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Election Day fraud found all over U.S.

During each election cycle, news stories emerge of voter irregularities and ballot malfunctions, prompting volunteer organizations to fight what they say is rampant fraud, while many authorities and other organizations dismiss the charges as unfounded.

2010 is proving no different.

An organization called Minnesota Majority, for example, claims it found hundreds of ineligible votes by convicted felons cast in the 2008 election, possibly turning the tide in the very narrowly decided election of Sen. Al Franken.

But Dan McGrath, executive director of TakeAction Minnesota, told the St. Paul Legal Ledger, “There is no evidence of any sort of systemic voter fraud in this state. … There’s barely any evidence of voter fraud at all.”

Now Minnesota is a hotbed of controversy again, as Fox News reports officials are investigating an allegation that mentally disabled voters in Crow Wing County were coached by their attendants to cast ballots for specific candidates. The charges say attendants even filled out the ballots themselves for people so incapacitated they may not have even been eligible to vote in the first place.

Because politics alone can’t solve the country’s problems, get “Taking America Back,” Joseph Farah’s manifesto for sovereignty, self-reliance and moral renewal.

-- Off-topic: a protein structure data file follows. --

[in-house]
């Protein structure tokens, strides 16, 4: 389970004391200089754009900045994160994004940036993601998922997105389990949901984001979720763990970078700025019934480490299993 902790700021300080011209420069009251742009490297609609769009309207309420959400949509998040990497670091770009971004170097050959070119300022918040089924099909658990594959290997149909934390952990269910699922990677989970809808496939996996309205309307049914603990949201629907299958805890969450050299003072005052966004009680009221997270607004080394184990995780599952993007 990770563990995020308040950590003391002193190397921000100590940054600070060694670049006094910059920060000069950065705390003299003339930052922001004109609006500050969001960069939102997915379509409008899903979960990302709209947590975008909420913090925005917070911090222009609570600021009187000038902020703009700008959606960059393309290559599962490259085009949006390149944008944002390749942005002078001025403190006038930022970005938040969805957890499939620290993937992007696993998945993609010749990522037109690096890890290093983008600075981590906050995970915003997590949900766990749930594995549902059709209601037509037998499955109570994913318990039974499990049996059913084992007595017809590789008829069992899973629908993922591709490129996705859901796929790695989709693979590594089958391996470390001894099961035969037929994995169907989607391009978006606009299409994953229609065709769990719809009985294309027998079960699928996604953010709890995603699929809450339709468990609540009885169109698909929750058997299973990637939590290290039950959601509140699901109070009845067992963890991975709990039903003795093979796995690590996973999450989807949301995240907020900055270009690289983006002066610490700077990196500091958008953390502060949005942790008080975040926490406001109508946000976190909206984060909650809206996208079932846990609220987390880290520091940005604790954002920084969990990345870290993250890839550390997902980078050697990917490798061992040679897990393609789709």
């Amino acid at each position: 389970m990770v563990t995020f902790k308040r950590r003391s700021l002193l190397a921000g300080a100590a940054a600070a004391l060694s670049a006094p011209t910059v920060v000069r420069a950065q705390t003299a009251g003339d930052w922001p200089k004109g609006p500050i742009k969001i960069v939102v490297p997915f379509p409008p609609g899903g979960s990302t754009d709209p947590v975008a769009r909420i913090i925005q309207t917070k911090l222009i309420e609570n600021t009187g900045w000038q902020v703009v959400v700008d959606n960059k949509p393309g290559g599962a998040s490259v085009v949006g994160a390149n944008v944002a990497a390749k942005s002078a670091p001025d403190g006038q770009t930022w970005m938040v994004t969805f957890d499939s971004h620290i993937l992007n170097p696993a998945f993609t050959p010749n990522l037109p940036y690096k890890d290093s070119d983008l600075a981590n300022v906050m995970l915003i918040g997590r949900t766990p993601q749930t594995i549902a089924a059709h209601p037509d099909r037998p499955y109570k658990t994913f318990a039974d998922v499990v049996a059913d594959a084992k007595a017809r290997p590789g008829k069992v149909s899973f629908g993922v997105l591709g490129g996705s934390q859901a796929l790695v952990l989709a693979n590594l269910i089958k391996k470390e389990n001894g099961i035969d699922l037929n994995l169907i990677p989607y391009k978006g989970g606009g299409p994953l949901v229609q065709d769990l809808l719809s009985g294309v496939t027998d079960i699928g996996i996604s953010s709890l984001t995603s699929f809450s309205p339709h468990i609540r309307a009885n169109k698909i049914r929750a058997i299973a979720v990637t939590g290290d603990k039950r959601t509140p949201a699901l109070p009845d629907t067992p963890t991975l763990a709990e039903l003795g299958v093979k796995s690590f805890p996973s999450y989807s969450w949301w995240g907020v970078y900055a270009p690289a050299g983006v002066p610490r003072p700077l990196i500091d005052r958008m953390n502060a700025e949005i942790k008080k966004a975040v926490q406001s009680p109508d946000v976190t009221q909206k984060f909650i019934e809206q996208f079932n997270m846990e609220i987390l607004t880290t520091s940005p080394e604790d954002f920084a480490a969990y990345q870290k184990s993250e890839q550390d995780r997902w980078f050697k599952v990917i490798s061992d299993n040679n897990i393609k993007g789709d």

Other investigations from around the country have also arisen, including the following:

And as WND has reported, delays in overseas ballots for the military that resulted in thousands of soldiers’ votes not counting in the 2008 election still haven’t been fully fixed for 2010.

Dozens of other allegations of voting irregularities have come in from WND readers, who have filed their personal stories and observations with WND’s Voter Fraud Hotline:

Thus far, America’s two major political parties have taken different public stances on the voter fraud issue.

Democratic National Committee National Press Secretary Hari Sevugan told ABC News, “We have confidence that voters are going to be able to go to the polls and have their votes counted and we are working with partners and officials at all levels to ensure that’s the case.”

Republicans, however, told ABC News, “[Fraud is] a concern for us every cycle. It’s a concern I think in particular this cycle because we have close races in states where historically we’ve had issues – Illinois, Pennsylvania and Washington State.”